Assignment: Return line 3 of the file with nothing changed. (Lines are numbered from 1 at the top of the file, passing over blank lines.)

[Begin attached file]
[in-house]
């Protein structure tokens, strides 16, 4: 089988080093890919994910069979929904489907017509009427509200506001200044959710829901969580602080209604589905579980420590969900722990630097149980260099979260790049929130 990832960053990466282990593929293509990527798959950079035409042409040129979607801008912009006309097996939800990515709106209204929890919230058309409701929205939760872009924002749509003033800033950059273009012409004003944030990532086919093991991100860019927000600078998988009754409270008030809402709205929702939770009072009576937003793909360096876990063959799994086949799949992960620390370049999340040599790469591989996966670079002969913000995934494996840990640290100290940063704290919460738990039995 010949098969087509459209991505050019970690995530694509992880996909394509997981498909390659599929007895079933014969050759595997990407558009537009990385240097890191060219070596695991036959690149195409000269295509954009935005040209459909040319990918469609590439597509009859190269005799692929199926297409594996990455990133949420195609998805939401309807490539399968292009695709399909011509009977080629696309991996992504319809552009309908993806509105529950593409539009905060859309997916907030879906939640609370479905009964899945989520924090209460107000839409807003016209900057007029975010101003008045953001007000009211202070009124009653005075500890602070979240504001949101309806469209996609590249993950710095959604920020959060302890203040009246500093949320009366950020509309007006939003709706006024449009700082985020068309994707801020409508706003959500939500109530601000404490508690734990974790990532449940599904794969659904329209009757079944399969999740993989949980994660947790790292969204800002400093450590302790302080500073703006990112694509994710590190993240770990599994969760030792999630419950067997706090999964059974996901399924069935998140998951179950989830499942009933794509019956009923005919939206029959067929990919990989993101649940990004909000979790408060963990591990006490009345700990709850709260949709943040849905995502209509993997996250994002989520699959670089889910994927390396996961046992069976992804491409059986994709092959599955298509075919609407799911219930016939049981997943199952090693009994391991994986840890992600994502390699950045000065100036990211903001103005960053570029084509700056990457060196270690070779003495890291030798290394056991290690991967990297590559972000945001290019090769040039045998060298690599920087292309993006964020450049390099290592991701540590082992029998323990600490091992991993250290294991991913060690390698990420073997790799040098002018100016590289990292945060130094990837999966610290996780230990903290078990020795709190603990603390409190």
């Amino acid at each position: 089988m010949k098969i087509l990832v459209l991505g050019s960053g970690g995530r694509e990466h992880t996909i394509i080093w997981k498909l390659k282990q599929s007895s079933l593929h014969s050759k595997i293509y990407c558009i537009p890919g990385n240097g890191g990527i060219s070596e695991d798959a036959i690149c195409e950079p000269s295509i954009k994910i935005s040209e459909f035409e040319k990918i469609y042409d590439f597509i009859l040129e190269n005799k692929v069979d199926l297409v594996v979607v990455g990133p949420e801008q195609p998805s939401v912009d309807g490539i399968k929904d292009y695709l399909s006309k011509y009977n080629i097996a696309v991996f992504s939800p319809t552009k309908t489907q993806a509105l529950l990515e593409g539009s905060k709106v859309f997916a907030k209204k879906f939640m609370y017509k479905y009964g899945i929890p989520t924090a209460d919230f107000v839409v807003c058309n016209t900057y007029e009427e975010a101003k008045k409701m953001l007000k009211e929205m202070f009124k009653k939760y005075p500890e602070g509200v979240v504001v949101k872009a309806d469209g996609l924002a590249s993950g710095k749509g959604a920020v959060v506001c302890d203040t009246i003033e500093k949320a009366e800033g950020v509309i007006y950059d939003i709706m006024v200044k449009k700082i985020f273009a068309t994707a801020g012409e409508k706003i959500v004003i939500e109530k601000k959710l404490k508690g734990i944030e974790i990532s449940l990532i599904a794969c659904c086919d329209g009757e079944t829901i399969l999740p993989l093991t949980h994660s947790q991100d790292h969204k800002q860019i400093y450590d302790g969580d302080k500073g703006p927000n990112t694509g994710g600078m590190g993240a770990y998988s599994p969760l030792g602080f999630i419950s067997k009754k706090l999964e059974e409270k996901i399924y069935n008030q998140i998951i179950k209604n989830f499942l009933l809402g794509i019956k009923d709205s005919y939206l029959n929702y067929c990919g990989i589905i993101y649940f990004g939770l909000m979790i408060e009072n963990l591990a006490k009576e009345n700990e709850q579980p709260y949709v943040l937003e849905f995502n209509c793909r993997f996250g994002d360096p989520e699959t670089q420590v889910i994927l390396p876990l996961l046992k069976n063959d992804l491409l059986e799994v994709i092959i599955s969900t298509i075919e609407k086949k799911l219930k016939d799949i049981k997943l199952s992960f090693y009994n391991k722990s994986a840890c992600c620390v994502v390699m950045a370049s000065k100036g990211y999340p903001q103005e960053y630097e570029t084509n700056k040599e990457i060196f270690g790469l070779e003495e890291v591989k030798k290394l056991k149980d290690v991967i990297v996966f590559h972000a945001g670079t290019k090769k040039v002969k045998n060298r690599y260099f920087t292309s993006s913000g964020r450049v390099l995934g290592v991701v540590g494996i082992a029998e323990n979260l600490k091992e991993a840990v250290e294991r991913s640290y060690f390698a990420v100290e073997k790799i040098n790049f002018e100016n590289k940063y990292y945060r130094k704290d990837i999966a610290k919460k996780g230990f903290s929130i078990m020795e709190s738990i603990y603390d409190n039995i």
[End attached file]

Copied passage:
């Amino acid at each position: 089988m010949k098969i087509l990832v459209l991505g050019s960053g970690g995530r694509e990466h992880t996909i394509i080093w997981k498909l390659k282990q599929s007895s079933l593929h014969s050759k595997i293509y990407c558009i537009p890919g990385n240097g890191g990527i060219s070596e695991d798959a036959i690149c195409e950079p000269s295509i954009k994910i935005s040209e459909f035409e040319k990918i469609y042409d590439f597509i009859l040129e190269n005799k692929v069979d199926l297409v594996v979607v990455g990133p949420e801008q195609p998805s939401v912009d309807g490539i399968k929904d292009y695709l399909s006309k011509y009977n080629i097996a696309v991996f992504s939800p319809t552009k309908t489907q993806a509105l529950l990515e593409g539009s905060k709106v859309f997916a907030k209204k879906f939640m609370y017509k479905y009964g899945i929890p989520t924090a209460d919230f107000v839409v807003c058309n016209t900057y007029e009427e975010a101003k008045k409701m953001l007000k009211e929205m202070f009124k009653k939760y005075p500890e602070g509200v979240v504001v949101k872009a309806d469209g996609l924002a590249s993950g710095k749509g959604a920020v959060v506001c302890d203040t009246i003033e500093k949320a009366e800033g950020v509309i007006y950059d939003i709706m006024v200044k449009k700082i985020f273009a068309t994707a801020g012409e409508k706003i959500v004003i939500e109530k601000k959710l404490k508690g734990i944030e974790i990532s449940l990532i599904a794969c659904c086919d329209g009757e079944t829901i399969l999740p993989l093991t949980h994660s947790q991100d790292h969204k800002q860019i400093y450590d302790g969580d302080k500073g703006p927000n990112t694509g994710g600078m590190g993240a770990y998988s599994p969760l030792g602080f999630i419950s067997k009754k706090l999964e059974e409270k996901i399924y069935n008030q998140i998951i179950k209604n989830f499942l009933l809402g794509i019956k009923d709205s005919y939206l029959n929702y067929c990919g990989i589905i993101y649940f990004g939770l909000m979790i408060e009072n963990l591990a006490k009576e009345n700990e709850q579980p709260y949709v943040l937003e849905f995502n209509c793909r993997f996250g994002d360096p989520e699959t670089q420590v889910i994927l390396p876990l996961l046992k069976n063959d992804l491409l059986e799994v994709i092959i599955s969900t298509i075919e609407k086949k799911l219930k016939d799949i049981k997943l199952s992960f090693y009994n391991k722990s994986a840890c992600c620390v994502v390699m950045a370049s000065k100036g990211y999340p903001q103005e960053y630097e570029t084509n700056k040599e990457i060196f270690g790469l070779e003495e890291v591989k030798k290394l056991k149980d290690v991967i990297v996966f590559h972000a945001g670079t290019k090769k040039v002969k045998n060298r690599y260099f920087t292309s993006s913000g964020r450049v390099l995934g290592v991701v540590g494996i082992a029998e323990n979260l600490k091992e991993a840990v250290e294991r991913s640290y060690f390698a990420v100290e073997k790799i040098n790049f002018e100016n590289k940063y990292y945060r130094k704290d990837i999966a610290k919460k996780g230990f903290s929130i078990m020795e709190s738990i603990y603390d409190n039995i």